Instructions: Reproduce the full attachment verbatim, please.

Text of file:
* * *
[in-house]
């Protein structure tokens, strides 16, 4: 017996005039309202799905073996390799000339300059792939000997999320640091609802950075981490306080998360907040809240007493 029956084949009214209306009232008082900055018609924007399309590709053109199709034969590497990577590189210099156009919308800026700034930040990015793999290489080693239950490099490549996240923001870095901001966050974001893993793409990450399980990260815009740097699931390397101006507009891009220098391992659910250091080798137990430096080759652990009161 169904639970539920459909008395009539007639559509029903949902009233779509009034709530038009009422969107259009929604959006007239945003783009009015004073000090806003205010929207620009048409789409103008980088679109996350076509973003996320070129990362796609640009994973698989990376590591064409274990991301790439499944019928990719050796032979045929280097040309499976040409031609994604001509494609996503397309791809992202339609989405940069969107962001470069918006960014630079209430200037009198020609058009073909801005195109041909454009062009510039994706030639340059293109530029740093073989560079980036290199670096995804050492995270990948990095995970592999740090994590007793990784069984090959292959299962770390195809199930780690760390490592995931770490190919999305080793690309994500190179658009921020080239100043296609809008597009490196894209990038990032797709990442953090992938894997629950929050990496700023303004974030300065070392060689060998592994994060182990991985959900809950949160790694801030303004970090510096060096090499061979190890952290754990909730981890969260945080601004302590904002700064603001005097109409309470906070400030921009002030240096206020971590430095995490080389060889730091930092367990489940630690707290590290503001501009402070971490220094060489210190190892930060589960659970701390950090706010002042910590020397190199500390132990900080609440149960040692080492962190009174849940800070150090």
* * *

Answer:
[in-house]
């Protein structure tokens, strides 16, 4: 017996005039309202799905073996390799000339300059792939000997999320640091609802950075981490306080998360907040809240007493 029956084949009214209306009232008082900055018609924007399309590709053109199709034969590497990577590189210099156009919308800026700034930040990015793999290489080693239950490099490549996240923001870095901001966050974001893993793409990450399980990260815009740097699931390397101006507009891009220098391992659910250091080798137990430096080759652990009161 169904639970539920459909008395009539007639559509029903949902009233779509009034709530038009009422969107259009929604959006007239945003783009009015004073000090806003205010929207620009048409789409103008980088679109996350076509973003996320070129990362796609640009994973698989990376590591064409274990991301790439499944019928990719050796032979045929280097040309499976040409031609994604001509494609996503397309791809992202339609989405940069969107962001470069918006960014630079209430200037009198020609058009073909801005195109041909454009062009510039994706030639340059293109530029740093073989560079980036290199670096995804050492995270990948990095995970592999740090994590007793990784069984090959292959299962770390195809199930780690760390490592995931770490190919999305080793690309994500190179658009921020080239100043296609809008597009490196894209990038990032797709990442953090992938894997629950929050990496700023303004974030300065070392060689060998592994994060182990991985959900809950949160790694801030303004970090510096060096090499061979190890952290754990909730981890969260945080601004302590904002700064603001005097109409309470906070400030921009002030240096206020971590430095995490080389060889730091930092367990489940630690707290590290503001501009402070971490220094060489210190190892930060589960659970701390950090706010002042910590020397190199500390132990900080609440149960040692080492962190009174849940800070150090």